When deciding on a neighborhood to call home, first consider its proximity to your place of work—it’s important to try to avoid a long commute. Jobs are available throughout the city, with most concentrated in the business district of Dongcheng and the surrounding district of Chaoyang. The neighborhoods highlighted here are the most popular areas for foreigners (specifically Westerners) to reside.
Dongcheng and Xicheng: The urban business district encompassing the very center of the city is split into East and West. The eastern half, Dongcheng, hosts many of the more well-known tourist sites such as Tiananmen Square, the entrance to The Forbidden City (begging for attention under Mao’s iconic portrait), and the Lama Temple. Wangfujing Street in Dongcheng is China’s storefront, home to the Nike flagship store and many other Western luxury brands including Hermes and Rolex, and plenty of upscale Chinese brands. Xicheng, the western half, is best known for its scenic hutongs, narrow alleyways outside of traditional courtyard residences. The Capital Museum and the Houhai nightlife area are also in Xicheng. Dongcheng and Xicheng are good neighborhoods for those looking to be centrally located and within walking distance of the city’s most important cultural sites.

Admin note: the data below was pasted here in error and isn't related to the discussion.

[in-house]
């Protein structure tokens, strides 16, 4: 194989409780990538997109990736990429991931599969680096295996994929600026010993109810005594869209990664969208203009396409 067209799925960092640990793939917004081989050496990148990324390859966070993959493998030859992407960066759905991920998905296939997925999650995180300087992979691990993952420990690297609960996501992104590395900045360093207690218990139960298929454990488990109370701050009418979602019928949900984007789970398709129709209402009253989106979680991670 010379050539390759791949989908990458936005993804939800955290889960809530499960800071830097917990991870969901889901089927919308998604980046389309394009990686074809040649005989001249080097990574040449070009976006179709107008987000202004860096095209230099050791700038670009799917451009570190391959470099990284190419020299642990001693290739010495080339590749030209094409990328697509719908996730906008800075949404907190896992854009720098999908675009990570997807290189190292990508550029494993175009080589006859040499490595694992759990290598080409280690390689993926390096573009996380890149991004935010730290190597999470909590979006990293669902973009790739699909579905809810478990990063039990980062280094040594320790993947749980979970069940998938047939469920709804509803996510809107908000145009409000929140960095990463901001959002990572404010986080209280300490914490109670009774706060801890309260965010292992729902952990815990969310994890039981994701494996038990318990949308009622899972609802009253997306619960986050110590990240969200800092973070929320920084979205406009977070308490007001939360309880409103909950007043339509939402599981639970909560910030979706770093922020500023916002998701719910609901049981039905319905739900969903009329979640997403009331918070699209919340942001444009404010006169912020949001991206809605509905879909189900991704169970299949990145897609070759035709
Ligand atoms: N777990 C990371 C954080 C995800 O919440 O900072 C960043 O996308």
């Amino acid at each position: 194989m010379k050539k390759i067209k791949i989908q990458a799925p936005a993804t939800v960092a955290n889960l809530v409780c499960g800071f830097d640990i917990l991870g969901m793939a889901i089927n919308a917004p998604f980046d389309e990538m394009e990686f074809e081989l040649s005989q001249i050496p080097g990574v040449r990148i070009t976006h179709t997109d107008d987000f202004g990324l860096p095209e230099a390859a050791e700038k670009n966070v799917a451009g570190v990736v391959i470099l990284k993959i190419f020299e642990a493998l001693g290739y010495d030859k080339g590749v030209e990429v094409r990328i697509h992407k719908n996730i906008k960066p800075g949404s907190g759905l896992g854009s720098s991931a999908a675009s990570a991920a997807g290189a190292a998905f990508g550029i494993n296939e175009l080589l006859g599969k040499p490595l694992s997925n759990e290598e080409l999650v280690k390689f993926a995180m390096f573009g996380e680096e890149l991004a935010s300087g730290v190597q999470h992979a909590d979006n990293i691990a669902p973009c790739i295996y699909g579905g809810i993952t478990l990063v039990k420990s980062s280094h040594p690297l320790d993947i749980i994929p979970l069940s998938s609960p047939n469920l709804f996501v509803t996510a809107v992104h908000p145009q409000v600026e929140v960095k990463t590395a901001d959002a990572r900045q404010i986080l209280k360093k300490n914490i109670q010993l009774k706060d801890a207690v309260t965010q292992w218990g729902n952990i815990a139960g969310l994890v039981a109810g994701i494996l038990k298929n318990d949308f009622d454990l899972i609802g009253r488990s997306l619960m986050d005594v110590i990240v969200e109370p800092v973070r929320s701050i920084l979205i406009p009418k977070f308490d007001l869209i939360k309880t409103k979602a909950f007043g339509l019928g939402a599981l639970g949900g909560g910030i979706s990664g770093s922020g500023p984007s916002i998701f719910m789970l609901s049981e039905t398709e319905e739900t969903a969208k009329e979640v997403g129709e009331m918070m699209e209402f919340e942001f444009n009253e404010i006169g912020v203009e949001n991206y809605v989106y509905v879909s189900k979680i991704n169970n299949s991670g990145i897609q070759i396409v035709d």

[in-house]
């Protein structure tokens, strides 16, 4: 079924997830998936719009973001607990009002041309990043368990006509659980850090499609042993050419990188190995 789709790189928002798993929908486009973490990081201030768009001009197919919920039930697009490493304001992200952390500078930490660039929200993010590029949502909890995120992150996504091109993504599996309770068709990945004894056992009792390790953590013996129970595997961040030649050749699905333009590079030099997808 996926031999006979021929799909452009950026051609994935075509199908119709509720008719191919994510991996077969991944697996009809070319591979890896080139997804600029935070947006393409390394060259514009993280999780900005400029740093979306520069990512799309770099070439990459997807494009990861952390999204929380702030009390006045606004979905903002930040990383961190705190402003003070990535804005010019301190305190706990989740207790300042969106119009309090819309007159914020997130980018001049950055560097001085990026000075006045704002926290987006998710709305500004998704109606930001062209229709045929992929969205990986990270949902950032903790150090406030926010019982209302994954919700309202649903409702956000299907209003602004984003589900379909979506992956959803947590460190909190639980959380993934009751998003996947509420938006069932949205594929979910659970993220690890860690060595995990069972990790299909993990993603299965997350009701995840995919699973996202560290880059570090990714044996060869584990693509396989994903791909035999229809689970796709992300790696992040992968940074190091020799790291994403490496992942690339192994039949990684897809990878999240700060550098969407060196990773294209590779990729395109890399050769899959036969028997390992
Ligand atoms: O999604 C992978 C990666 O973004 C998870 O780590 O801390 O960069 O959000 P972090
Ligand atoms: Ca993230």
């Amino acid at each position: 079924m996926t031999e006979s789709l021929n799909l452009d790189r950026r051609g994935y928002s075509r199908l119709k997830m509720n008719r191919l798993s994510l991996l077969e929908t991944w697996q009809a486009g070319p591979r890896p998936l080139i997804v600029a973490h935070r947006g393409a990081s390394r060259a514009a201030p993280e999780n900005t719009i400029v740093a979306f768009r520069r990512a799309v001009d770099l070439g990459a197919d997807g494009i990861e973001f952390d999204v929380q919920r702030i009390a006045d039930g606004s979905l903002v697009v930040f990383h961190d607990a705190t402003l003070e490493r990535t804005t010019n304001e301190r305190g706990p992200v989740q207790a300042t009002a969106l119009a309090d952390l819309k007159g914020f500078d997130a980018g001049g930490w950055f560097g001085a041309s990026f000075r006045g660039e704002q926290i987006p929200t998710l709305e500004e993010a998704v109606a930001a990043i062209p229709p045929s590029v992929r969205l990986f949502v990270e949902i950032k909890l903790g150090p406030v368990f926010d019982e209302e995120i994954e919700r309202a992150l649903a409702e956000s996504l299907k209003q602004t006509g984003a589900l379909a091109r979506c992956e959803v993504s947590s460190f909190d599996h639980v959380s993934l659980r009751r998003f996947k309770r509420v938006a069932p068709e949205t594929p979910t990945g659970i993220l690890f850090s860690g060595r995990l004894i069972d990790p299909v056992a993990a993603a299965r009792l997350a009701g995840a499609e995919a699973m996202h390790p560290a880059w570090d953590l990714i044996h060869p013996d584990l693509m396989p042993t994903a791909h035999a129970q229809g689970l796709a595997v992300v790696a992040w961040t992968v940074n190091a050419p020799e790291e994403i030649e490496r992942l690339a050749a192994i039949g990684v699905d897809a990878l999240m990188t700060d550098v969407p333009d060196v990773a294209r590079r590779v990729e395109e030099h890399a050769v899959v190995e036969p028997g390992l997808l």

Chaoyang: Popular with foreigners, this large district surrounding Dongcheng is served by subway line 10 and is home to many foreign embassies and popular expat hang-outs like Sanlitun Village and Chaoyang Park. The CBD, or Central Business District, is also located within Chaoyang. Chaoyang is the wealthiest and most modern of all of Beijing’s neighborhoods. Most young expats live in this neighborhood because it offers every Western luxury and is still very close to many of the historical sites in Dongcheng. Key landmarks in Chaoyang include the Beijing Olympic Village, Lucky Street, The Silk Market, and 798 Art District.
Haidan: A mostly suburban district on the outskirts of Beijing, Haidan is the city’s University district. It is also China's central technology hub and has been dubbed "China’s Silicon Valley." This district is relatively far removed from the center of the city—roughly an hour's ride by subway—but for students and teachers in the area there are plenty of local restaurants and bars to enjoy. Haidan is Beijing’s “college town” within the city, but unless you plan on working or taking a class at one of the many universities in this district, it is fairly isolated and far removed from the actual city of Beijing. Here you can also find The Summer Palace, Wudaokou, and the Beijing Botanical Garden.